CT’s jobless rate falls to 4.4 percent despite December job losses
Connecticut posted a mixed jobs report for December as the unemployment rate dropped from 4.7 percent to 4.4 percent, despite the loss of 1,700 jobs that month and the downgrading of November’s job gain, the state Department of Labor said Thursday.
The November report of 2,100 new positions was downgraded by 1,900.
Despite these drops, Connecticut’s unemployment rate for December was one full percentage point lower than one year ago at that time. The state lost 2,000 jobs in the 2016 calendar year.
“Connecticut’s December employment numbers continued the recent trend of mixed signals from the two monthly employment series produced by the Bureau of Labor Statistics,” said Andy Condon, director of the department’s Office of Research. “While we do not yet have supporting data, a combination of tight labor markets, an aging workforce, increased self-employment and growing out-of-state commuting could explain slowing job growth and rapidly declining unemployment rates.”
But Durham economist Don Klepper Smith with DataCore Partners noted that Connecticut’s population between mid-2015 and mid-2016 fell by 8,278 people. Part of that net change was the departure of 29,800 Connecticut residents for other states, a trend that is accelerating, and related to the growing cost of state government and its broader economic impact.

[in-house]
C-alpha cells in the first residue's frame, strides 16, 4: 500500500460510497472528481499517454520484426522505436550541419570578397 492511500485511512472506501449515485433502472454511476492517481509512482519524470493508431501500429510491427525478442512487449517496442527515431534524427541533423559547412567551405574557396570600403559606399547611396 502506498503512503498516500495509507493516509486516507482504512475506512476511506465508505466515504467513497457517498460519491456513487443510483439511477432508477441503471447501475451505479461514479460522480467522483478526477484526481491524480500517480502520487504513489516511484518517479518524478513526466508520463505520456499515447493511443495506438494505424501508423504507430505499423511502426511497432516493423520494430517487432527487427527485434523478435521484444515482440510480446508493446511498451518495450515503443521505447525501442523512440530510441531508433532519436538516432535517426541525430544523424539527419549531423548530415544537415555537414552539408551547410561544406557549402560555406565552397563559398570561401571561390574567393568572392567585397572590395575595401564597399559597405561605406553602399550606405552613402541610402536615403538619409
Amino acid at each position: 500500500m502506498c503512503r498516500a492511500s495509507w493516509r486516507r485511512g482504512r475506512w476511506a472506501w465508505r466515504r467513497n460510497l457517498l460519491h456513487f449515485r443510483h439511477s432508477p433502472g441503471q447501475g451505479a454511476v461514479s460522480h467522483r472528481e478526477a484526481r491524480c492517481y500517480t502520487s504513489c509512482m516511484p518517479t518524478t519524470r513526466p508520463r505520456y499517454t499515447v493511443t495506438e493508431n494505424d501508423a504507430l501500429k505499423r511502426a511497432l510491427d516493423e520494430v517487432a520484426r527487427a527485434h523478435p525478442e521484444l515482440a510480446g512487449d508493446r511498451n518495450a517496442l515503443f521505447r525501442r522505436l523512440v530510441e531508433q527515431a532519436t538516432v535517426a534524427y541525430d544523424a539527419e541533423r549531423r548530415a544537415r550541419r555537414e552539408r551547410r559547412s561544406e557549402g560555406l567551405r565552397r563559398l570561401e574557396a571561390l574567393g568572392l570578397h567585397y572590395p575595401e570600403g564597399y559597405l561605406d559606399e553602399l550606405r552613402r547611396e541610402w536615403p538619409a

“In effect, the state is now at a crossroads,” said Klepper-Smith, who was chief economic advisor under Gov. M. Jodi Rell. “We either make the hard political choices to move the political needle toward fiscal discipline and living within our means, and boost business confidence in the process, or we don’t.”
Connecticut still has not recovered all of the jobs lost in the last recession, which ended in February 2010. According to the department, 83,800 of the 119,100 jobs lost have been regained, or 70.4 percent.
Private sector unemployment decreased by 1,600 jobs in December and was down by 1,000 positions for all of 2016. The private sector has added back 95,000 of the 111,700 jobs it lost, or 85 percent.
“We have a significant challenge going forward in terms of improving our economy particularly in creating jobs,” said Peter Gioia, the Connecticut Business and Industry Association’s chief economist. “Creating jobs solves a myriad of problems. It improves the housing situation, provides more income, and creates more tax revenue.”
Four of Connecticut’s 10 industry super-sectors recorded job gains in December, led by education and health services, which was up 800 positions. Gains also were recorded in manufacturing; financial activities; and leisure and hospitality.
The largest loss, a drop of 1,700 positions, occurred in professional and business services. Other super-sectors that experienced losses include trade, transportation and utilities; information; construction and mining; government; and other services.
The Bridgeport-Stamford-Norwalk Labor Market was the only regional market to add jobs in December, up 1,300 jobs.
Employment in the Norwich-New London-Westerly market was unchanged.
The biggest loss was recorded in the New Haven market, which lost 900 positions. The Hartford-West-Hartford-East Hartford market, which was the fastest growing throughout 2016, fell by 200 jobs in December.
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